In the arts, we rely a lot on community to be able to create together as a class. I believe that in order for my students to create, they need access to materials and space. They also need supportive information and guiding rules in easily accessible locations to facilitate their collaborations.


Here are some things I consider when creating my classroom layout:

Materials and student accessibility: All recorders, xylophones and percussion instruments are in places where the students can easily access them. We go over the proper use of all the materials and if we are in the experimenting phase of the creative process, then they are able to access any of the materials that we have introduced. Sometimes this makes for a noisy, chaotic environment, but for me, allowing students the platform on which to create is important.


Rules for recorders and group work: Having some information posted in the room gives accountability to the students. They understand the expectations and I can easily refer to them with a student who is struggling to help the class with their creations.


Designs and creative inspirations: I learned something this year when I put up the remnants of my Ikea curtains over the brown bulletin boards that existed at the front of the room for the first two months of school. Almost every single one of my 300 students commented on the new coverings when they entered the room. There were lively discussions about the interpretation of the design and repeated comments about how much the students liked them. It reminded me that creation is a very sensory experience. I usually spend a lot of time on the aural and oral senses in music but this experience reminded me that utilizing all of the senses heightens the ability to tap into the potential that every child has to create.


My professional library: Since many of my cupboards, shelves and tables are full of instruments or other materials for student use, I have very little space for my professional resources. However, my librarian came to the rescue this year when she was throwing out some furniture from the library. I scooped up these shelving units and they have come in very handy.

Meeting diverse learning needs: I have a student this year who is unable to physically play the recorder with the rest of class but can easily play the piano. The piano is easily accessible to her, as is the computer for some of the other students that I teach. There are very few materials that are for my use only and the layout of my classroom reflects that.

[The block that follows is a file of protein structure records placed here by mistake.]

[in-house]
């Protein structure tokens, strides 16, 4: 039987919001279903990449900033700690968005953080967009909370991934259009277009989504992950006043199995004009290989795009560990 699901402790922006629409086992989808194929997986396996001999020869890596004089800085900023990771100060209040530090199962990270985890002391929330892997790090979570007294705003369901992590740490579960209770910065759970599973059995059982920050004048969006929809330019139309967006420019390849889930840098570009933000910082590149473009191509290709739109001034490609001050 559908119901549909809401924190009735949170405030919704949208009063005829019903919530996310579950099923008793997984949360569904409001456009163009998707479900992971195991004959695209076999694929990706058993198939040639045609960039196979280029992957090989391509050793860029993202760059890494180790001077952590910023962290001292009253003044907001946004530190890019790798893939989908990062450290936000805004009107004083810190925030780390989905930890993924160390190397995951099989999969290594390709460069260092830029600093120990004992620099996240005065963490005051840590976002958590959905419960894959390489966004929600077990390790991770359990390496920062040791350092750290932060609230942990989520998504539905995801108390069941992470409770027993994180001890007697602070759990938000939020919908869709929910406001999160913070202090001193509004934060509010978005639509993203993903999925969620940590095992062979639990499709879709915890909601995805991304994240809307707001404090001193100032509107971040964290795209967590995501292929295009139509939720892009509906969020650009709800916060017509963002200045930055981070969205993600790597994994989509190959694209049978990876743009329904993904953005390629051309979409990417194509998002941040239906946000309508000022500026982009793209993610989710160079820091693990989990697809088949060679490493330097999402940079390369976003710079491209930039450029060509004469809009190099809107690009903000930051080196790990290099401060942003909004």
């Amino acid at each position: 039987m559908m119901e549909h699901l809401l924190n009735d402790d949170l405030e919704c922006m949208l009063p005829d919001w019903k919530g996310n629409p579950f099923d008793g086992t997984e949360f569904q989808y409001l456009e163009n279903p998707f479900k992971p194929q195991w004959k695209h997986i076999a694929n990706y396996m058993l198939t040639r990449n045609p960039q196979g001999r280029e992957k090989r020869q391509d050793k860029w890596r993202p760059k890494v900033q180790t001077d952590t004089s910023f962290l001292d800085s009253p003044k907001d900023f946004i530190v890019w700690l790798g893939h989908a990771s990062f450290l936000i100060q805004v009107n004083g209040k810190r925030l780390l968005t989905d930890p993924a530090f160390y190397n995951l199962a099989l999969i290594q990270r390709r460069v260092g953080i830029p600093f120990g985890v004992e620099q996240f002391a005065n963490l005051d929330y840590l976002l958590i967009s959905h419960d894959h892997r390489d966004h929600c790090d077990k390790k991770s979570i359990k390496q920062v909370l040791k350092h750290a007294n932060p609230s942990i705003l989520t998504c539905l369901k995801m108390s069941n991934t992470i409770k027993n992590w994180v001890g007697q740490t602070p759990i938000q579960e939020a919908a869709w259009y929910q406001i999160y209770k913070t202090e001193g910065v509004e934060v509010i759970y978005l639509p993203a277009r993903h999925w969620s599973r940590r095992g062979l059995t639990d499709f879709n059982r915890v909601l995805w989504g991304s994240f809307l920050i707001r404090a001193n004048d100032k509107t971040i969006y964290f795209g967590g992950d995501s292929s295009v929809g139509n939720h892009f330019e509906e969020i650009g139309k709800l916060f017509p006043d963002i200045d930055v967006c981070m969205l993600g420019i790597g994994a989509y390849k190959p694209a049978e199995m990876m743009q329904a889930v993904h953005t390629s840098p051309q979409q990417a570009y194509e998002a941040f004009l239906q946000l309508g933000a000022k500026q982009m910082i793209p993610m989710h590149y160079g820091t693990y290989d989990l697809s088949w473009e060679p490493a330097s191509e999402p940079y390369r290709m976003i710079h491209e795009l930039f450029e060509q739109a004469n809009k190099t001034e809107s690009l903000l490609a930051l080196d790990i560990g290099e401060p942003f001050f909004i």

Photo of Mike Beetham

Accountable Talk

Students love to talk and some students love to talk more than others. That isn’t a bad thing! Talking is and should be an essential component of every classroom. The key is to help students understand the different types of talk that will take place at school. I teach my students the term ‘on task talk’. That means that if it is math we are working on, then it is math we are talking about or if it is science then scientific conversations are taking place in my room. This creates a win-win situation as humans are social beings and talking is a huge part of both the socialization and learning process. This is part of the routines and expectations that are established at the beginning of your year.

A second type of talk is question and answering or as I phrase it ‘inquiry talk’. This is different in that there is a key person who is explaining or justifying their solution or work to a group of peers. The students asking the questions need to be taught what thinking questions are, how to create them and what respectful dialogue looks and sound like. The person receiving the questions needs to understand that the questions are not meant to be negative but rather to evoke thoughts and express opinions.

The final type of talk in the classroom is social talk. This is just friend-to-friend conversations that take place. I will often interject these sessions as transitions in the room. For example we have just wrapped up our writing and I will tell my students to take a two-minute social break. During that time they can get up and move or talk with a friend or friends.

The key is to help students develop an understanding of what each type of talk is as well as when and how to use it. This is specific to each teacher and their style of teaching. Embrace the power of talk in your classroom

Considerations for Classroom Layouts